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Indecisiveness can lead to unhappiness in everyday life

Heather Rudow December 16, 2011

(Photo:Flickr/hang_in_there)

Do you have trouble fully committing to a decision, whether it’s choosing a new pair of shoes or a restaurant for dinner, and then end up feeling unsatisfied after finally choosing? Florida State University researchers would call you a “maximizer,” — they would also say that this inability to commit can lead to future unhappiness. The paper, “Failing to Commit: Maximizers Avoid Commitment in a Way That Contributes to Reduced Satisfaction,” examines whether “maximizers show less commitment to their choices than satisficers in a way that leaves them less satisfied with their choices.”

According to the authors, “maximizers miss out on the psychological benefits of commitment,” leaving them less satisfied than people who commit to one thing with no regrets, also known as “satisficers.”

“Because maximizers want to be certain they have made the right choice,” the authors continue, “they are less likely to fully commit to a decision.”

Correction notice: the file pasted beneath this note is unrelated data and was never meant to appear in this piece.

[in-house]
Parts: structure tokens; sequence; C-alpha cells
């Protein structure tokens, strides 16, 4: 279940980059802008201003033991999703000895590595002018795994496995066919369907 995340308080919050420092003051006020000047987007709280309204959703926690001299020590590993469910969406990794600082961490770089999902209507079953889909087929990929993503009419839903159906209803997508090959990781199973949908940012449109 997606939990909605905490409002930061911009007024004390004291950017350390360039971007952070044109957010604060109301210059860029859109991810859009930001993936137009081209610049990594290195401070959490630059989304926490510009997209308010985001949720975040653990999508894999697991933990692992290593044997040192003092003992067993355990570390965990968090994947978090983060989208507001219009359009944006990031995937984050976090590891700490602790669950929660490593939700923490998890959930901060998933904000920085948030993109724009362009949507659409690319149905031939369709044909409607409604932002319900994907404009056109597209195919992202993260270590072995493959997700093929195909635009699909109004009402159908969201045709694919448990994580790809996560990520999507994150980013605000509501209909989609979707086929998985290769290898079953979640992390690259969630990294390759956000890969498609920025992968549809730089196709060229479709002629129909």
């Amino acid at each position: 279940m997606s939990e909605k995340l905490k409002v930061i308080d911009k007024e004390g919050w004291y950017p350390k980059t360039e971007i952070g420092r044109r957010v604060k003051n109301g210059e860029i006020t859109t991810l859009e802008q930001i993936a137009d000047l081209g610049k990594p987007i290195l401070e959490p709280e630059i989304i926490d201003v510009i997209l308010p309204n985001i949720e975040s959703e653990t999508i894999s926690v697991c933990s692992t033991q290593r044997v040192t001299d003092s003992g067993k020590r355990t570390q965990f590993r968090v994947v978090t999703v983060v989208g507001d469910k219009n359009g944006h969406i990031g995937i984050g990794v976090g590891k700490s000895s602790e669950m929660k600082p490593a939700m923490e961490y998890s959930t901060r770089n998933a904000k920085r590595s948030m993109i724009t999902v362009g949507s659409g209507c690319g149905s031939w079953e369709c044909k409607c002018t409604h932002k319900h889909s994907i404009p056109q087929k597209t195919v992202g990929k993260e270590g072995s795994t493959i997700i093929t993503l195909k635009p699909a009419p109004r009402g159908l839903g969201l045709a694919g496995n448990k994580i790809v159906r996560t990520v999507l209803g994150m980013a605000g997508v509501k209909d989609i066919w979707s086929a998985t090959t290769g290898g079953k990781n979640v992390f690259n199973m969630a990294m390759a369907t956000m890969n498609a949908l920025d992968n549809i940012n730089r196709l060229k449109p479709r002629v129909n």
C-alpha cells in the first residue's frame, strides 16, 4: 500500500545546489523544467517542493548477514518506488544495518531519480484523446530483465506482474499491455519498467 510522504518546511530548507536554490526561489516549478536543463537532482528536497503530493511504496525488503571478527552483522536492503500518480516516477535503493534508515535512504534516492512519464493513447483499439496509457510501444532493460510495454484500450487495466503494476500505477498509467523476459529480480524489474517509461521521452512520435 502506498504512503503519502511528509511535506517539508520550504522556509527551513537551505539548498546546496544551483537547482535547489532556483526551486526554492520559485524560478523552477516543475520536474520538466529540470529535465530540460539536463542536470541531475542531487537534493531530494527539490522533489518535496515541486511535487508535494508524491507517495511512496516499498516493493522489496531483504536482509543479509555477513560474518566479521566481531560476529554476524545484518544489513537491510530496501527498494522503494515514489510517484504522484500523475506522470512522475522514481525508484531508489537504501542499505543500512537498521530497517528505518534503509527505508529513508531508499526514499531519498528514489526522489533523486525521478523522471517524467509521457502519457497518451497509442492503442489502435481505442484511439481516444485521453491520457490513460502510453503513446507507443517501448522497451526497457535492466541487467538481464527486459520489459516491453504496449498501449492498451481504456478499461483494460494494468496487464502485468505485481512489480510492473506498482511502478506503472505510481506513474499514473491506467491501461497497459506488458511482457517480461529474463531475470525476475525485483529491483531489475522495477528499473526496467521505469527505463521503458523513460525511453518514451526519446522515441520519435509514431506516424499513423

This can then translate into unhappiness in their everyday lives. The researchers contend that maximizers’ indecisiveness can impact serious life choices, like choosing a life partner, buying a house or applying for a job. And, even after making a decision, maximizers might still feel unhappy or depressed afterwards, so they tend to avoid commitment.

“Identifying the ‘right’ choice can be a never-ending task [for a maximizer],” the authors write. “Feelings about which option is best can always change in the face of new information. Maximizers might be unable to fully embrace a choice because they cannot be absolutely certain they chose the best possible option.”

Source: Florida State University

Heather Rudow is a staff writer for Counseling Today. Email her at hrudow@counseling.org.

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